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Will CRP Acres Increase in the 2018 Farm Bill?

Congress has adjusted the enrollment cap on the Conservation Reserve, which pays landowners an annual rent to idle fragile land, in every farm bill since the program was created in 1985. With commodity prices in a trough, there are calls for a sizable increase in the reserve, a step that could affect wheat production far more than corn or soybeans according to a back-of-the-envelope estimate.

At its field hearing in Michigan over the weekend, the Senate Agriculture Committee heard calls by Ducks Unlimited and the American Soybean Association for an expansion in the reserve, now limited to 24 million acres, its smallest size since 1988. In February, the hunting and wildlife habitat group Pheasants Forever asked a House Agriculture subcommittee for a 40-million-acre reserve. That would be somewhat larger than the peak enrollment of 36.8 million acres in 2007.

“Lands enrolled in CRP (Conservation Reserve Program) help absorb farm field runoff before it hits the ditch or stream, help recharge groundwater resources and help keep the soil on the landscape,” said Kyle Rorah of Ducks Unlimited at the Senate hearing. Rorah did not say how large the reserve should be nor did Michigan farmer David Williams, speaking for the American Soybean Association. Williams said ASA delegates adopted a resolution at their annual meeting “to increase CRP acreage, though we did not take a position on how much, what kind, or how to pay for it.”

While USDA stresses how the reserve reduces soil erosion, protects water quality and provides wildlife habitat, the program long had an unspoken role as a source of steady income during hard times on the farm and a way to close the throttle on prolific U.S. crop production.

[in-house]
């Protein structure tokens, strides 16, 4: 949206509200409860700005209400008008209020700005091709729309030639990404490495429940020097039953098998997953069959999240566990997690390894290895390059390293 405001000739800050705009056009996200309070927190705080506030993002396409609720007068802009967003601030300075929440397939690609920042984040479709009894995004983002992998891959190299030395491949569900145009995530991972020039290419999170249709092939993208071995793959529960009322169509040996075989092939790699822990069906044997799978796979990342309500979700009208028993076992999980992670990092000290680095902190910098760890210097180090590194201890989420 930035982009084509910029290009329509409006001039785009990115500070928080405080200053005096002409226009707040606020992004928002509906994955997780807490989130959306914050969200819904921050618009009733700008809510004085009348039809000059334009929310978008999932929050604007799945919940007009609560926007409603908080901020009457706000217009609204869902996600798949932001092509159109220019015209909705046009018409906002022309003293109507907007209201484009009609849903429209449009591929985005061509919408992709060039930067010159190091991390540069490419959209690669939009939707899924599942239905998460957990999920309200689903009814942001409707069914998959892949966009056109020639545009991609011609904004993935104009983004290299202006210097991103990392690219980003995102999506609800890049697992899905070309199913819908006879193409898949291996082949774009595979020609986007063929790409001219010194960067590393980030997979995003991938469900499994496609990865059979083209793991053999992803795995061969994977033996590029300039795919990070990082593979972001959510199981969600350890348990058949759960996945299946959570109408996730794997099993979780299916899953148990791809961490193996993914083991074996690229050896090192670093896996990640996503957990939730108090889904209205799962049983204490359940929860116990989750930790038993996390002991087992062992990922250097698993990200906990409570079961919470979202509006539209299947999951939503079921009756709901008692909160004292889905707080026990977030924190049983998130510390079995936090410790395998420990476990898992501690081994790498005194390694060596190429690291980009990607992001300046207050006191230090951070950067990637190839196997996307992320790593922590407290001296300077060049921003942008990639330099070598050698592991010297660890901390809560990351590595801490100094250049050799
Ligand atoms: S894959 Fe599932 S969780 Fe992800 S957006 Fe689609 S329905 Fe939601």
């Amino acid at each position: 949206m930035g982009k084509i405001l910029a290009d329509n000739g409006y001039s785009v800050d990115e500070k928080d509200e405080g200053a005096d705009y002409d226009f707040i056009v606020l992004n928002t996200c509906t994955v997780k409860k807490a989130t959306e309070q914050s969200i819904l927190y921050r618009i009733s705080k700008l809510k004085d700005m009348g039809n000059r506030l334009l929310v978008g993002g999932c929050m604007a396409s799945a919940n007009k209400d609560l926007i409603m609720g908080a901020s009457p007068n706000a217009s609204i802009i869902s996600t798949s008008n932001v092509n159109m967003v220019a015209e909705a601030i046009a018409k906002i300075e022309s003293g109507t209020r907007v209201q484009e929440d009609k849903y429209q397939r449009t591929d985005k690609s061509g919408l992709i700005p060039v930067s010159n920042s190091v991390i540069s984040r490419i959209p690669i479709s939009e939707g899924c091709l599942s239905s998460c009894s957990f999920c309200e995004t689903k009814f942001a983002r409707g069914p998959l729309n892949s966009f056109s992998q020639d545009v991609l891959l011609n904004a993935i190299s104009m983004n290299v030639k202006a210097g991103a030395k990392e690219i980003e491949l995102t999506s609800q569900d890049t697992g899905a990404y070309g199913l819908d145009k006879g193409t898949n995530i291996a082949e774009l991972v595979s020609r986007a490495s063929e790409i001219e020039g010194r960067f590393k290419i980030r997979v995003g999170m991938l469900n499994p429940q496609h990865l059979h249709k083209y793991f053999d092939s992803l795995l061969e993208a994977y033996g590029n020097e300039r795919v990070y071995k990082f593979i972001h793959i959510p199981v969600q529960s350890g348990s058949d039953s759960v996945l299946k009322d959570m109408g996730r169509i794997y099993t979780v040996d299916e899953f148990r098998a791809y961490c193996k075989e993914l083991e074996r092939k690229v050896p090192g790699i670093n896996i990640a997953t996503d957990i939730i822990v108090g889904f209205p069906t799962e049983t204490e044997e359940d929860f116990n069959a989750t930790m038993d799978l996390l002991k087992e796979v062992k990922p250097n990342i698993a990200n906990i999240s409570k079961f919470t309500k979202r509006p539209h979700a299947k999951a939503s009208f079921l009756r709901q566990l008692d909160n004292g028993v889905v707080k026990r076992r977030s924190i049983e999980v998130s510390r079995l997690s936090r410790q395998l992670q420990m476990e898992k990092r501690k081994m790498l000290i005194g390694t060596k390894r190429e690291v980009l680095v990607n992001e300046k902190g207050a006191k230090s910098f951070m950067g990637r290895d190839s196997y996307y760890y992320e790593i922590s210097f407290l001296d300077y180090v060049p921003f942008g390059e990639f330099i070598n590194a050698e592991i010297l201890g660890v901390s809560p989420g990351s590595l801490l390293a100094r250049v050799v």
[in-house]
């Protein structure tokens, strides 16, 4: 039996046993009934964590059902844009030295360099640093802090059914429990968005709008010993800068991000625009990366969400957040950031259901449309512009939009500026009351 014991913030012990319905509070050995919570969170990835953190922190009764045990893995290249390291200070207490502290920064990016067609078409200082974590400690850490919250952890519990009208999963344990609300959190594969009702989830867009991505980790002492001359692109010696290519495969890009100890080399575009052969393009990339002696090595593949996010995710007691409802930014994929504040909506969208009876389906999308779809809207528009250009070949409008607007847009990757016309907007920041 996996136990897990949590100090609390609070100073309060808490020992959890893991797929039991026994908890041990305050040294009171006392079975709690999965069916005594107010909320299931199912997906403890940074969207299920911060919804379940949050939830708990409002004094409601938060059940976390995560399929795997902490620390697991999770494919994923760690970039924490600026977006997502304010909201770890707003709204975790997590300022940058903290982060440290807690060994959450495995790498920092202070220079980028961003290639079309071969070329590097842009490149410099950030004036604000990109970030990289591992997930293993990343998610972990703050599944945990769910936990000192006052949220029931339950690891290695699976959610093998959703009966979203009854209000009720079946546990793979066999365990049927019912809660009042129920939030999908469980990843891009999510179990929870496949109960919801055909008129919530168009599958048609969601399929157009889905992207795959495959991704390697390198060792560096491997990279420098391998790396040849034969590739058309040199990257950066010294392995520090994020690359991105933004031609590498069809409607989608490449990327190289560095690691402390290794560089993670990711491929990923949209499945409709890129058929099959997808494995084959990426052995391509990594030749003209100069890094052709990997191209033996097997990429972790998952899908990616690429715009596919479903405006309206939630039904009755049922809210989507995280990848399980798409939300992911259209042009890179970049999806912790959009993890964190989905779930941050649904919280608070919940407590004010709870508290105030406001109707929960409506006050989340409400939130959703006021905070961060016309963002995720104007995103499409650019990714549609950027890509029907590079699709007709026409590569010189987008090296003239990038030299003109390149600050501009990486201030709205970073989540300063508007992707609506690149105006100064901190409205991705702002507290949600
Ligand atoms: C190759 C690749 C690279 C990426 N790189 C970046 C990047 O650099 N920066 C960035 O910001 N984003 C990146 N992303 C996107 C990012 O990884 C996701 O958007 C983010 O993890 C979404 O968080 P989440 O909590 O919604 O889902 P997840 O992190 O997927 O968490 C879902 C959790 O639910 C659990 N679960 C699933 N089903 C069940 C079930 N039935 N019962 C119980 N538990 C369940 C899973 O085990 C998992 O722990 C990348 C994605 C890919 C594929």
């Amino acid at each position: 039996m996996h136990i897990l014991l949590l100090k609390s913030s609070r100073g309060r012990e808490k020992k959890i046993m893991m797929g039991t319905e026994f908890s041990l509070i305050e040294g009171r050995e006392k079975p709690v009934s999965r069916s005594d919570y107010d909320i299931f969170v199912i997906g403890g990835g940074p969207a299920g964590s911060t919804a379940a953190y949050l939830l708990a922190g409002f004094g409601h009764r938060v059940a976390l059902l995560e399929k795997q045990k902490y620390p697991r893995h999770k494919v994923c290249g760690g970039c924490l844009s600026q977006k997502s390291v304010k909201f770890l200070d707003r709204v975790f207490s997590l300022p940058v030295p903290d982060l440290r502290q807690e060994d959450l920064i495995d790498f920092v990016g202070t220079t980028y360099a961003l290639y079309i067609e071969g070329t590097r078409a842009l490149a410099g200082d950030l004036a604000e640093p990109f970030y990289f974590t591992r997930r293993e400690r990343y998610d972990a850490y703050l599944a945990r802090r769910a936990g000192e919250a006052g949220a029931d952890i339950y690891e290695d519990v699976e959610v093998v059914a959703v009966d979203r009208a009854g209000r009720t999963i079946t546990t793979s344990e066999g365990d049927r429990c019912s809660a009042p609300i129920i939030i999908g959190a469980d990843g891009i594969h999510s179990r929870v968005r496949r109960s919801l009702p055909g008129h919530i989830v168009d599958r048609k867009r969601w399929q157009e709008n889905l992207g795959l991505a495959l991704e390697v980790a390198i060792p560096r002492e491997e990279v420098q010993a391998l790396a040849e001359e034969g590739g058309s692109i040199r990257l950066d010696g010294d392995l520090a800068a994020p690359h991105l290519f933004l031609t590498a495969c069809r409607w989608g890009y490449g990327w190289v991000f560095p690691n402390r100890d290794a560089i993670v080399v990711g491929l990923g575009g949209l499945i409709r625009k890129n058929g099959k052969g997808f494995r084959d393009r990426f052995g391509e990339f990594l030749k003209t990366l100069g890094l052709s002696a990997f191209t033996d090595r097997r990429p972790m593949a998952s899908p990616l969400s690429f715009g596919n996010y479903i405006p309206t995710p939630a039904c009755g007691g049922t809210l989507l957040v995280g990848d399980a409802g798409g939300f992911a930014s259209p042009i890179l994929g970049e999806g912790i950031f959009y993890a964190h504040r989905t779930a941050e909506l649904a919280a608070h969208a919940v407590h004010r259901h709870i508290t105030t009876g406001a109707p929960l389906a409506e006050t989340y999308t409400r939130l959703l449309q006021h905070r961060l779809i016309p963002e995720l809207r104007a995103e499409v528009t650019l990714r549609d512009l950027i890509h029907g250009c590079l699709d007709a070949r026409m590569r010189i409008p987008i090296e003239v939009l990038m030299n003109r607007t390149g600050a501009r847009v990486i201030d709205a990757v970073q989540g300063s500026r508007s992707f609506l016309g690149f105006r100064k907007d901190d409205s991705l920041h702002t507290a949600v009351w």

If Conservation Reserve enrollment returned to its 2007 peak, the 12.9 million acres taken out of production would translate into a 12% drop in wheat production; corn would fall 4% and soybeans 3%, according to calculations by economist David Widmar at the Agricultural Economic Insights blog. The impact on stockpiles would be much more profound by bringing supplies more into line with current demand, wrote the Purdue economist.

“Small changes in acres and production can have significant impacts on ending stocks,” wrote Widmar. “Without considering changes in usage (or demand), changes for corn, soybeans, and wheat were all large.”

Wheat would be affected the most, said Widmar, because some 6 million acres of the 12.9 million acres exiting the Conservation Reserve since 2007 were in wheat territory.

A large-scale expansion of the Conservation Reserve could cost billions of dollars — hard to obtain in the current anti-spending mood on Capitol Hill.

Minnesota Rep. Collin Peterson has suggested that more land could be enrolled if USDA offered lower payments for high-cost projects such as filter strips. Agriculture Secretary Sonny Perdue said a week ago that partial-field enrollments were a possibility within the 24-million-acre limit. “I don’t think it’s that many more acres,” he said. “It would be taking less productive acres out of production, which would be better for their bottom line and better for our overall supply management situation.”

Some farm groups say it would be a better use of money to focus on working lands programs, which encourage stewardship on cropland. Those programs have a much lower cost per acre. And some young farmers complain that land retirement programs drive up the cost of available farmland, to their detriment.

Economist Jonathan Coppess, of the University of Illinois, said Congress has expanded the Conservation Reserve if commodity prices were low while it was writing a farm bill and reduced its size during boom times. The 24-million-acre cap set in the 2014 law was a budget-cutting step; landowners were pulling land out of the reserve anyway as crop prices soared.

“This back-and-forth over acres reflects some of the policy issues for CRP,” wrote Coppess at farmdoc Daily. Crop prices rice or fall frequently while Conservation Reserve contracts run for 10 years or longer. “Finally, crop prices and production returns are also not the measure of programs designed to protect and conserve natural resources such as soil, water, and habitat.”

FERN’s Ag Insider. Produced by FERN
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